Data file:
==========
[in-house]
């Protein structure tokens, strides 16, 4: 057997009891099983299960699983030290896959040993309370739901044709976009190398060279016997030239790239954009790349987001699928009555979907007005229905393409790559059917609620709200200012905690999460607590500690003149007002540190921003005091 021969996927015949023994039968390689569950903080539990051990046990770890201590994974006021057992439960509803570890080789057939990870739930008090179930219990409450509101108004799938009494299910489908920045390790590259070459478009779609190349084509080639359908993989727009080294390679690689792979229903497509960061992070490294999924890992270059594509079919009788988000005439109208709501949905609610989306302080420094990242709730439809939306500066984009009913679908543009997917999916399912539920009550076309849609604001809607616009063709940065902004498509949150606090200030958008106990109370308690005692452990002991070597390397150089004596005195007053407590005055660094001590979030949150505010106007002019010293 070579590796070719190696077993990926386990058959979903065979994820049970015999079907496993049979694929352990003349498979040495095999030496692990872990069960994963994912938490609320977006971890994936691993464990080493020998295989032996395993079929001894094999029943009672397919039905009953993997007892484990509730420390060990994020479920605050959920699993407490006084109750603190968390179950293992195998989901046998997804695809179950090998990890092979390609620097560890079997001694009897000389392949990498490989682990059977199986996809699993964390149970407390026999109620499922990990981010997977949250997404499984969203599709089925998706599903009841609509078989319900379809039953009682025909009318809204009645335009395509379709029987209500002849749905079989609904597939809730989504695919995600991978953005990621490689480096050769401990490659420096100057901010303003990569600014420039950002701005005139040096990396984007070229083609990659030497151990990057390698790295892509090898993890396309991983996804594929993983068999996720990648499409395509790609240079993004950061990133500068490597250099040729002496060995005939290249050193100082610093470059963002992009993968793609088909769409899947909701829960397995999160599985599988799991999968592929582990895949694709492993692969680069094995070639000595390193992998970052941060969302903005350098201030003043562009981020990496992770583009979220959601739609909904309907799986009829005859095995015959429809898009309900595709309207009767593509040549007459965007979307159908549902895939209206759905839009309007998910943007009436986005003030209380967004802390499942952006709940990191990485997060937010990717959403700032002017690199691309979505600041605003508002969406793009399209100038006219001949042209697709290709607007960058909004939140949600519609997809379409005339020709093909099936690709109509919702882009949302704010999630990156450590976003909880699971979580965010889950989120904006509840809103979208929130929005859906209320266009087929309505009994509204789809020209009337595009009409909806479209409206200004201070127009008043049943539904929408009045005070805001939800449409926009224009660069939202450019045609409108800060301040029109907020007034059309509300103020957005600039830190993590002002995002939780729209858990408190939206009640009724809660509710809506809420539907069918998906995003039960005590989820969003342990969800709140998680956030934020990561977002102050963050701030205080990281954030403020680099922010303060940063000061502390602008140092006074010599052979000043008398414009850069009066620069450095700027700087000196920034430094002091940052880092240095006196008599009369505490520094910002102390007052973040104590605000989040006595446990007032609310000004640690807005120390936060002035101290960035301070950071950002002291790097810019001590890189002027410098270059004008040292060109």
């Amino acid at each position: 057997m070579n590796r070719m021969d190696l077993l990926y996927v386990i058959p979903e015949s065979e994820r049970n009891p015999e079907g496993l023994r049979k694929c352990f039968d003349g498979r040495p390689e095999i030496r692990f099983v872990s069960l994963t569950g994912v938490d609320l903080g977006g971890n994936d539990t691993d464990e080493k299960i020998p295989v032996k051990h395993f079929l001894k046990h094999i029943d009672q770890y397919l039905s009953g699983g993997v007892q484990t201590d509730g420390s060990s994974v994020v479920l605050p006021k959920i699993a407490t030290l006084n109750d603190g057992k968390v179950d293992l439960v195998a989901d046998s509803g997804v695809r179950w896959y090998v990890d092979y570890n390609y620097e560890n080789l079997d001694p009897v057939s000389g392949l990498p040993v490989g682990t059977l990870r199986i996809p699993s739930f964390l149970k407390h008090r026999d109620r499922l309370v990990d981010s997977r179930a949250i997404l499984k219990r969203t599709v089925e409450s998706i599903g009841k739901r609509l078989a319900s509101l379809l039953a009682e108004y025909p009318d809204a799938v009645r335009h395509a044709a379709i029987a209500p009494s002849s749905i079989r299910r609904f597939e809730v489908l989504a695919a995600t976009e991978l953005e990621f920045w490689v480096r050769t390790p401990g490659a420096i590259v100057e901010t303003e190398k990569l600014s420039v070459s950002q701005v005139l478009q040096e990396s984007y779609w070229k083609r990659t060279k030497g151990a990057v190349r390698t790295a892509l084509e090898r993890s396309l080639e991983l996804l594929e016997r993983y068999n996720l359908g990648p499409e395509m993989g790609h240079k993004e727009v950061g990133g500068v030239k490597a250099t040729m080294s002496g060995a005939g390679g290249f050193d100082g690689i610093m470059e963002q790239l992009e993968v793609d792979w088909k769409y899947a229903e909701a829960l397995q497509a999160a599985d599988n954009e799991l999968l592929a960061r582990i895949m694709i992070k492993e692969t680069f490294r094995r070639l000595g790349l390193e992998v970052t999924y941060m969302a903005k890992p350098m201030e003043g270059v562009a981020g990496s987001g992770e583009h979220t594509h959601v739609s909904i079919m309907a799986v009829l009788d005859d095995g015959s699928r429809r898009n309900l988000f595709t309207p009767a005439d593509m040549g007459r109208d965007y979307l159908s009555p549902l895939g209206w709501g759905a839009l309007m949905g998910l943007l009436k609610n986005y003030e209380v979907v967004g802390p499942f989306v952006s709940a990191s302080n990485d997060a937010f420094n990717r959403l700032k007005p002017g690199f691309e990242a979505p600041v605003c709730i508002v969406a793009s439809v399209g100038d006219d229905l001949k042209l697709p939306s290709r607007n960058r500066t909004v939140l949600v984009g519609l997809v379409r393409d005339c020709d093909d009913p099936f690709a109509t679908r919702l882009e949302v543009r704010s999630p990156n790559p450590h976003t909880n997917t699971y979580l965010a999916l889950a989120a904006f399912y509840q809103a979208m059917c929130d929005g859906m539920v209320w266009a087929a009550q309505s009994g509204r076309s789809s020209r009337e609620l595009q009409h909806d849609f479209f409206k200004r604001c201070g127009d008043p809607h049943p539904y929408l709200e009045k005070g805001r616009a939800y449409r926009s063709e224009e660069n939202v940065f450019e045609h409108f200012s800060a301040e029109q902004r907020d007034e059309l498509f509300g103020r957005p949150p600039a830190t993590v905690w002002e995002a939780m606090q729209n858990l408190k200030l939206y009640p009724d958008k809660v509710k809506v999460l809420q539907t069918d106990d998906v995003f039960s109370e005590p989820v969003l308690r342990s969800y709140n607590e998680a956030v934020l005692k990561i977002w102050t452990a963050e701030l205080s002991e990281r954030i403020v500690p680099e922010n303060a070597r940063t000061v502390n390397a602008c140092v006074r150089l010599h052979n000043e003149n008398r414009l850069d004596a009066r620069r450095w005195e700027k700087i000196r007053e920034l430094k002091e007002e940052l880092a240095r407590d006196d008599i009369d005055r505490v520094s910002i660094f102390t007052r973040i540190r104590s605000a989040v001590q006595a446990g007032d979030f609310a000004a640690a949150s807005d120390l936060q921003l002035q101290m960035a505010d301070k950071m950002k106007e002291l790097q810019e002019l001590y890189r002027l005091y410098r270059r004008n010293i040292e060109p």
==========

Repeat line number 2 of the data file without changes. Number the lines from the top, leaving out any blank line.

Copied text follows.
């Protein structure tokens, strides 16, 4: 057997009891099983299960699983030290896959040993309370739901044709976009190398060279016997030239790239954009790349987001699928009555979907007005229905393409790559059917609620709200200012905690999460607590500690003149007002540190921003005091 021969996927015949023994039968390689569950903080539990051990046990770890201590994974006021057992439960509803570890080789057939990870739930008090179930219990409450509101108004799938009494299910489908920045390790590259070459478009779609190349084509080639359908993989727009080294390679690689792979229903497509960061992070490294999924890992270059594509079919009788988000005439109208709501949905609610989306302080420094990242709730439809939306500066984009009913679908543009997917999916399912539920009550076309849609604001809607616009063709940065902004498509949150606090200030958008106990109370308690005692452990002991070597390397150089004596005195007053407590005055660094001590979030949150505010106007002019010293 070579590796070719190696077993990926386990058959979903065979994820049970015999079907496993049979694929352990003349498979040495095999030496692990872990069960994963994912938490609320977006971890994936691993464990080493020998295989032996395993079929001894094999029943009672397919039905009953993997007892484990509730420390060990994020479920605050959920699993407490006084109750603190968390179950293992195998989901046998997804695809179950090998990890092979390609620097560890079997001694009897000389392949990498490989682990059977199986996809699993964390149970407390026999109620499922990990981010997977949250997404499984969203599709089925998706599903009841609509078989319900379809039953009682025909009318809204009645335009395509379709029987209500002849749905079989609904597939809730989504695919995600991978953005990621490689480096050769401990490659420096100057901010303003990569600014420039950002701005005139040096990396984007070229083609990659030497151990990057390698790295892509090898993890396309991983996804594929993983068999996720990648499409395509790609240079993004950061990133500068490597250099040729002496060995005939290249050193100082610093470059963002992009993968793609088909769409899947909701829960397995999160599985599988799991999968592929582990895949694709492993692969680069094995070639000595390193992998970052941060969302903005350098201030003043562009981020990496992770583009979220959601739609909904309907799986009829005859095995015959429809898009309900595709309207009767593509040549007459965007979307159908549902895939209206759905839009309007998910943007009436986005003030209380967004802390499942952006709940990191990485997060937010990717959403700032002017690199691309979505600041605003508002969406793009399209100038006219001949042209697709290709607007960058909004939140949600519609997809379409005339020709093909099936690709109509919702882009949302704010999630990156450590976003909880699971979580965010889950989120904006509840809103979208929130929005859906209320266009087929309505009994509204789809020209009337595009009409909806479209409206200004201070127009008043049943539904929408009045005070805001939800449409926009224009660069939202450019045609409108800060301040029109907020007034059309509300103020957005600039830190993590002002995002939780729209858990408190939206009640009724809660509710809506809420539907069918998906995003039960005590989820969003342990969800709140998680956030934020990561977002102050963050701030205080990281954030403020680099922010303060940063000061502390602008140092006074010599052979000043008398414009850069009066620069450095700027700087000196920034430094002091940052880092240095006196008599009369505490520094910002102390007052973040104590605000989040006595446990007032609310000004640690807005120390936060002035101290960035301070950071950002002291790097810019001590890189002027410098270059004008040292060109």